Sitting in her Yellowknife office last July, Yvette Schreder was given an odd message: someone from the Alberta Medical Examiner’s office was trying to reach her.
Hours later, when the mother of four finally got through to someone, she was nonchalantly told the body of her 30-year-old son, Christopher was ready to be picked up, his autopsy complete.
Schreder didn’t even know he was dead.
“She [the medical examiner] started talking about him and I just said, ‘Where is my son and what’s going on?’ and she said ‘Has nobody contacted you yet?’ and I said ‘No, what is going on? Where is he?'”
Schreder said the medical examiner was also in shock to find that no one had told her about her son’s death, which had happened eight days earlier.
“She said, ‘This has never happened to me before. I’m sorry to tell you that your son passed away.'”
Christopher Mailloux-Schreder is the fourth Indigenous person in the last two months whose family has come forward saying they were not immediately notified of the death.
The Inuit family of Tara Niptanatiak learned in February that she had been buried by the Alberta government in a municipal cemetery 2,000 kilometres south of her hometown of Cambridge Bay, Nunavut. The Cree family of Candice Wheeler didn’t find out that she had been buried in Calgary until months later. And earlier this month, the Inuit family of Daniel Saunders learned that he had died and been buried in a Laval, Que., cemetery in 2018.
“He wasn’t someone nobody cared about,” Schreder said of her son Christopher.
“He had a lot of people that cared about him and a lot of people that loved him. He was our son, brother, uncle, dad. That was really hard to take, that nobody thought he was worth letting us know.
Christopher was born and raised in the Northwest Territories and went to school in both Yellowknife and Hay River. In his early 20s, after getting his welding certificate, he moved to Alberta.
“He was a daredevil. He always did everything full throttle. He was either go big or go home, that’s how he did everything,” Schreder said.
“He had a really big heart. He really loved people. He loved his family… He always cared for everybody.”
During the COVID-19 pandemic, Schreder said Christoper began using opioids. She said he had a hard time getting into treatment, and when he did finally get in, he struggled.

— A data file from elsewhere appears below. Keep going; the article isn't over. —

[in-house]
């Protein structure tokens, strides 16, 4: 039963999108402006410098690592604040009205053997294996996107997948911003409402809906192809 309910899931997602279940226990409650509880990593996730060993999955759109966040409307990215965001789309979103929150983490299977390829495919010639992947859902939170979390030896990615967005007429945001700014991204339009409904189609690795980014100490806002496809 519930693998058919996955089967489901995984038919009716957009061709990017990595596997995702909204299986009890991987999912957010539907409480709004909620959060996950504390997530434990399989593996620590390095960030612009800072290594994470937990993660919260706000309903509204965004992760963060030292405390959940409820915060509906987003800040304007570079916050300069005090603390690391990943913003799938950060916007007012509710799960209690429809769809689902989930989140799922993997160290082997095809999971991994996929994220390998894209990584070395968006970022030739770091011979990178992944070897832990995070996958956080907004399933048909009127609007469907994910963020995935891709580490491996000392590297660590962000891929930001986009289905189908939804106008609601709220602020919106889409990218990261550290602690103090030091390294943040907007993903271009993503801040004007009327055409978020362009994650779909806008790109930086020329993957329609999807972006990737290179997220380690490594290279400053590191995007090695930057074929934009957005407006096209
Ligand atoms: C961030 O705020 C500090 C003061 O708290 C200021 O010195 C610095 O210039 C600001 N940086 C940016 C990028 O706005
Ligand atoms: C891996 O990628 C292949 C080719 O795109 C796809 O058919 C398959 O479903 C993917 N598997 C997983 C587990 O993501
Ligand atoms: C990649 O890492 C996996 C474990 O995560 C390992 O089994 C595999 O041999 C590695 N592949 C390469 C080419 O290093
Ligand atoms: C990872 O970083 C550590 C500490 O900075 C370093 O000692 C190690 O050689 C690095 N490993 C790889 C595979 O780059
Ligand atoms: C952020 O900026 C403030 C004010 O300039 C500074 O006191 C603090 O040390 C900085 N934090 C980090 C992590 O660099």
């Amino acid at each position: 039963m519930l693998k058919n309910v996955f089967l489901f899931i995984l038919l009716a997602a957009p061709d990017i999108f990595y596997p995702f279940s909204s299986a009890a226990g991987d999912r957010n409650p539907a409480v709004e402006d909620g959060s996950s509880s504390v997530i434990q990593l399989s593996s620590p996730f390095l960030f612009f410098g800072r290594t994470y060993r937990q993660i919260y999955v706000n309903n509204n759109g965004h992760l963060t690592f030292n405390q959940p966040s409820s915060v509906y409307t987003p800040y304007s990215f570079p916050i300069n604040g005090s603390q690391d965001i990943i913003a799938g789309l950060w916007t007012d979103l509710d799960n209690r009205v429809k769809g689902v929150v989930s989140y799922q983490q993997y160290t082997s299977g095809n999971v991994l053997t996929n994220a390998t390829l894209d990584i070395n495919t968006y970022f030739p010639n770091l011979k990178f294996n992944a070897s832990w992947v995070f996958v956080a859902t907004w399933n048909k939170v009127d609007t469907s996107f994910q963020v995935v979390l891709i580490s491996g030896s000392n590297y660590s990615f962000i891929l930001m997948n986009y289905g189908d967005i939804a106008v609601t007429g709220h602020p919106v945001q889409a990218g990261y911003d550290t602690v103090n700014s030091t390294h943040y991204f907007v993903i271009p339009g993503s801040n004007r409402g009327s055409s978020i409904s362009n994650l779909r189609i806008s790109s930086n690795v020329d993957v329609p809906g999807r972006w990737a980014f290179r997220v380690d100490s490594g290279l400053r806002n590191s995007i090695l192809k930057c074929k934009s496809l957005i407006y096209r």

“He left there thinking he could kick it himself but that’s not what happened,” she said. “We lost him within six months.”
Conflicting medical notes
According to his medical records, Christopher was brought into the Wetaskiwin Hospital the afternoon of July 14, 2021, by private car. He was in cardiac arrest. Staff performed CPR in the hospital’s ambulance bay but Christopher died later that day.
Records show hospital staff knew his identity and his emergency contact. The name and number of his friend and former roommate, April Campbell, is clearly listed on his medical records.
On one page of his records, a hospital staffer has written “…family member notified.” But in another area it appears the same hospital staffer has written “family contact information not known yet.”
Schreder and her family wouldn’t learn of Christopher’s death for another eight days.
“In that time I had gone on a fishing trip and had fun with my friends. His dad had celebrated his 50th birthday and had fun with his friends. All the while we had no idea, no idea that he was actually gone,” Schreder said.
Asked why the hospital failed to notify Christopher’s emergency contact after his death, a spokesperson for Alberta Health Services (AHS) said they couldn’t discuss “specific patient cases,” writing that “AHS has standard practices in place for the notification of the next of kin who are identified on patient records.”
“Our thoughts are with the family and loved ones of the patient,” spokesperson Heather Kipling added in an email.
Alone in the morgue
As a Cree woman, Schreder said she was devastated by the fact that her son’s body sat in an Alberta morgue for two weeks before being sent to Yellowknife for burial, six days after she’d first learned he was dead.
“In our culture when somebody passes away, as soon as they’re ready to come home, we spend as much time as we can with that person. Somebody is with them twenty-four seven.”
Once in Yellowknife, Schreder’s body was brought to his father’s shop where his family and friends sat vigil for two days before his funeral.
He’s now buried in Yellowknife’s Lakeview cemetery.
“He was an outdoorsman. He was an athlete. He loved his welding. He was a daddy, a brother,” his mother said.
“He was so loved.”